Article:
Ghana swears in new President as ECOWAS mulls action against Gambia
Accra (Ghana), Jan 7 IANS) On a day that the West African country of Ghana has sworn-in a new President after an election, leaders of the regional political grouping Economic Community of West African States (ECOWAS) are meeting to deliberate on what action to take against a member country, Gambia, whose leader has declined to accept an election defeat.
At a ceremony in Accra, Ghana’s Chief Justice Georgina Theodora Wood swore-in Nana Addo Dankwa Akufo-Addo, 72, as the country’s new President replacing John Dramani Mahama.
On December 1 last year, Gambia President Yahya Jammeh lost an election to his opponent Adama Barrow and conceded defeat but on December 9 changed his mind citing “unacceptable abnormalities” in the conduct of the election.
He then annulled the results and has gone on to file a petition in the Supreme Court which will start hearing the case on January 10. The Gambian example seems to be at variance with the growth of democracy in the region.
Contrary to what is happening in Gambia, the elections in Ghana went without any hitch on December 7 and two days later, the incumbent President John Mahama conceded defeat before the Electoral Commission declared Nana Akufo-Addo winner.
Akufo-Addo won with 5,716,026 votes representing 58.35 per cent of total votes cast as against Mahama’s 4,713,277 votes representing 44.40 per cent of the 10,781,601 total votes recorded in the election.
Akufo-Addo won the election after the third attempt. He was beaten in 2008 by the late President John Evans Atta Mills and in 2012 by President Mahama. He served as Attorney General and Foreign Minister under former President John Kufuor.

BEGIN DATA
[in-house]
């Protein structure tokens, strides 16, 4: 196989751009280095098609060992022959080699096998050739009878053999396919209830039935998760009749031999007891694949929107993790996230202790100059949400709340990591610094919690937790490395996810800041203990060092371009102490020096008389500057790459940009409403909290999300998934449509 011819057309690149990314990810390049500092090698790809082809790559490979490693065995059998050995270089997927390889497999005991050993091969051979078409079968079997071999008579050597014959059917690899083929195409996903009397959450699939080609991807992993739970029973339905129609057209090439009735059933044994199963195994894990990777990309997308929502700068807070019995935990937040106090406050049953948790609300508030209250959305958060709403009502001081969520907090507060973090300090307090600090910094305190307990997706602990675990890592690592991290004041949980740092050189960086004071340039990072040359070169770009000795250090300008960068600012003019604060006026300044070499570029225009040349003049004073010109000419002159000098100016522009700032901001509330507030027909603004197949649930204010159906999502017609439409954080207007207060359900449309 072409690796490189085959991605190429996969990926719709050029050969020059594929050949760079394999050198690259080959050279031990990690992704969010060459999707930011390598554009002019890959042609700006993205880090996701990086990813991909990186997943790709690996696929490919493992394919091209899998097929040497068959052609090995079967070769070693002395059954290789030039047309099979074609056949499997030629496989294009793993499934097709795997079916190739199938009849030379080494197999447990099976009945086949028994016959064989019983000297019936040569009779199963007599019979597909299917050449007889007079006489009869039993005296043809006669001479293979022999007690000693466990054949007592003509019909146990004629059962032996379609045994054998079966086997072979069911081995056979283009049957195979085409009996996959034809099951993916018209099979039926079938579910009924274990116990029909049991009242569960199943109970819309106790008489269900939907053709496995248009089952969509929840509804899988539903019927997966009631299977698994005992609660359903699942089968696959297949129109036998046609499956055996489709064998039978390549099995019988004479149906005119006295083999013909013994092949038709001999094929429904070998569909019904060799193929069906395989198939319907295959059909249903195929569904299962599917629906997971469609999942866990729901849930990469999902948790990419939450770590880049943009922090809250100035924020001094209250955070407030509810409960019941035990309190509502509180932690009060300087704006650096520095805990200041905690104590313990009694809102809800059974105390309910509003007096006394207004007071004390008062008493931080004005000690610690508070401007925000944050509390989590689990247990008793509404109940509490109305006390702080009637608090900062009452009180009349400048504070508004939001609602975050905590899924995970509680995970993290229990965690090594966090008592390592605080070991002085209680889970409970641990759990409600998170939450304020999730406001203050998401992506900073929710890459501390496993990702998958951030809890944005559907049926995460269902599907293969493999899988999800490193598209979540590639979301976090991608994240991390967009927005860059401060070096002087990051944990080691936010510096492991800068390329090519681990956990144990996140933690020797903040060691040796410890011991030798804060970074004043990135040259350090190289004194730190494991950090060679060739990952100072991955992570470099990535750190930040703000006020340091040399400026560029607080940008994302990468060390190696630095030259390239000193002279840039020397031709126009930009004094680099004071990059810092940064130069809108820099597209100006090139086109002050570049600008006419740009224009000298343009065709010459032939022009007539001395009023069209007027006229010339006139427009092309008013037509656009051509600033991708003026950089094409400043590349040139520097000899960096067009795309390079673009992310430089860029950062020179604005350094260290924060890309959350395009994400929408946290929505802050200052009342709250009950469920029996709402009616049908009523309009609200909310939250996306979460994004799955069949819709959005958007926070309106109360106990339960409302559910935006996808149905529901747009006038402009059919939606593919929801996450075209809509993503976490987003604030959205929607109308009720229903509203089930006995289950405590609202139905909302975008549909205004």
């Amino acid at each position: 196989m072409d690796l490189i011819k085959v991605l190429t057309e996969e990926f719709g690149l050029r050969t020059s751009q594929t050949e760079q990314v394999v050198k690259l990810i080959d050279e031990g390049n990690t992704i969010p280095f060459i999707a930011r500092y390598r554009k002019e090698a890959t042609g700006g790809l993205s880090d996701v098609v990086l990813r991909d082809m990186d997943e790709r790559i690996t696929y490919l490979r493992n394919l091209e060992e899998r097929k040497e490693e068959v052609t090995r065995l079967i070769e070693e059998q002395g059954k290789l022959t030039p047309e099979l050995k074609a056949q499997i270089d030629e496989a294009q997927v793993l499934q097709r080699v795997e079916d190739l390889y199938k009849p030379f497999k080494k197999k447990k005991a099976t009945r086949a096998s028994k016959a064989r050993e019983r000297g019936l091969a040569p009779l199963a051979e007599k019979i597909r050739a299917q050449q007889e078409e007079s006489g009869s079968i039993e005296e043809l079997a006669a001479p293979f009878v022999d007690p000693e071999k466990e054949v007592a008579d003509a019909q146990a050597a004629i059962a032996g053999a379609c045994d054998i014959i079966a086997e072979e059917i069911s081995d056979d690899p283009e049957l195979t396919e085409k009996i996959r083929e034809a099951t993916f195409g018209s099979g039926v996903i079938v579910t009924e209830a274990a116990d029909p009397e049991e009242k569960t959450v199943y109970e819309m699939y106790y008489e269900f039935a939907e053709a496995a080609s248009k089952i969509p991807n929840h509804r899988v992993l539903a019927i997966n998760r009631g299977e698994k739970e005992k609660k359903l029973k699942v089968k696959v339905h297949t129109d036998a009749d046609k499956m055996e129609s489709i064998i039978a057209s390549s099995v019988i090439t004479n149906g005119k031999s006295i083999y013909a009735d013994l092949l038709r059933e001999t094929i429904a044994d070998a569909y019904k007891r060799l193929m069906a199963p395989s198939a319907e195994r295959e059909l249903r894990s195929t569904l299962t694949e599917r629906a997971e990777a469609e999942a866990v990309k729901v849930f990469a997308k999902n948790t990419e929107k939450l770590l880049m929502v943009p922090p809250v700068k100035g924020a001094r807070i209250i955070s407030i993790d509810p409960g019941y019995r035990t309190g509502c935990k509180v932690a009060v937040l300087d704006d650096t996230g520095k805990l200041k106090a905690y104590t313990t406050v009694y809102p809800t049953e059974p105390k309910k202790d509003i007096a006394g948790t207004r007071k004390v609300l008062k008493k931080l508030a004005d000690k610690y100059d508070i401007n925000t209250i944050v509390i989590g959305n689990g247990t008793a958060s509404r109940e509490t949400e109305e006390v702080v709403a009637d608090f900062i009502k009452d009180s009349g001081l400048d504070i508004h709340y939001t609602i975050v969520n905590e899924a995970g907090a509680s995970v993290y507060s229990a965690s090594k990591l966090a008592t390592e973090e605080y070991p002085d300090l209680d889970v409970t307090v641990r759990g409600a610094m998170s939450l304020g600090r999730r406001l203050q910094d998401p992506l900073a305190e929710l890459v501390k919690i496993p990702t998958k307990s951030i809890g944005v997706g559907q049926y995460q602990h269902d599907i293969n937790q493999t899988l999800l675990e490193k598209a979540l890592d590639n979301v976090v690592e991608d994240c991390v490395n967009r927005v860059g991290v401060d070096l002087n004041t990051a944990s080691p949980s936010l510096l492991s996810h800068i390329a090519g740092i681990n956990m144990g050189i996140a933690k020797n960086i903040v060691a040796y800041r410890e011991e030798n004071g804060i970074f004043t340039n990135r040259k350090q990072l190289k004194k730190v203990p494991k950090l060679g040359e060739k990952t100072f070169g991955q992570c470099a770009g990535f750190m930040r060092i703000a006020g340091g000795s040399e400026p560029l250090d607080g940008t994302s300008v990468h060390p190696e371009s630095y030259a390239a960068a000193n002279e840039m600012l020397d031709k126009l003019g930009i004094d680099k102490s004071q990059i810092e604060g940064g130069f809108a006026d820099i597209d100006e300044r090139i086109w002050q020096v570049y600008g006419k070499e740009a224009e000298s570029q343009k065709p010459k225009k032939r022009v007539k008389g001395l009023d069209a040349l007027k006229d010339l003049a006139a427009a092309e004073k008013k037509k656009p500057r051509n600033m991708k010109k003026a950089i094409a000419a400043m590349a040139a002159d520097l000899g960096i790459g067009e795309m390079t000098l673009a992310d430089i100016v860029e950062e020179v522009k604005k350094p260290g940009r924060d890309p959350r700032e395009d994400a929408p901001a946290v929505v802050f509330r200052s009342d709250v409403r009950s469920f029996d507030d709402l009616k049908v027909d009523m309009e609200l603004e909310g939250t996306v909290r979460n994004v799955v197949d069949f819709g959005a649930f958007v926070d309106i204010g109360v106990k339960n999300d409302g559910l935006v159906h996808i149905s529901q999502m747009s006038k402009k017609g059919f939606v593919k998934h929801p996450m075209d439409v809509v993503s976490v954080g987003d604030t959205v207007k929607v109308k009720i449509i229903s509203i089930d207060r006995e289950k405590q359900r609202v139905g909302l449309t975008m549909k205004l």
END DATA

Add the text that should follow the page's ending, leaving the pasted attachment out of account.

Speaking at the swearing-in ceremony, Chairperson of the ECOWAS and President of Liberia, Ellen Johnson-Sirleaf said, leaders of the regional body were worried about what was happening in Gambia and asked that country’s leaders to emulate the example of Ghana by ensuring that democracy thrives in that country.
She said, “We call on the people of Gambia to follow the example of Ghana by accepting democratic rule,” adding that, “ECOWAS stands by the people of Gambia in their fight to ensure that democracy prevails.”
She said, when ECOWAS was born forty years ago, countries in the region were under military rule but over the past two decades have taken the lead in the democratic tradition, adding, “we cannot go back” because West Africa has transitioned into a democratic culture.
She said that the region was concerned about the political upheavals in the area, and that terrorist activities in Mali and Burkina Faso were affecting the peace and security of the people.
Sirleaf said Ghana had once again made the West Africa region proud with its tradition of changing leaders through a peaceful democratic process, adding that “democracy is the fruit of sacrifice brought about by political maturity.”
President Akufo-Addo said Ghana has been able to go through a change of government from one political party to another for the third time without any hitch because “it is what we do as a people.”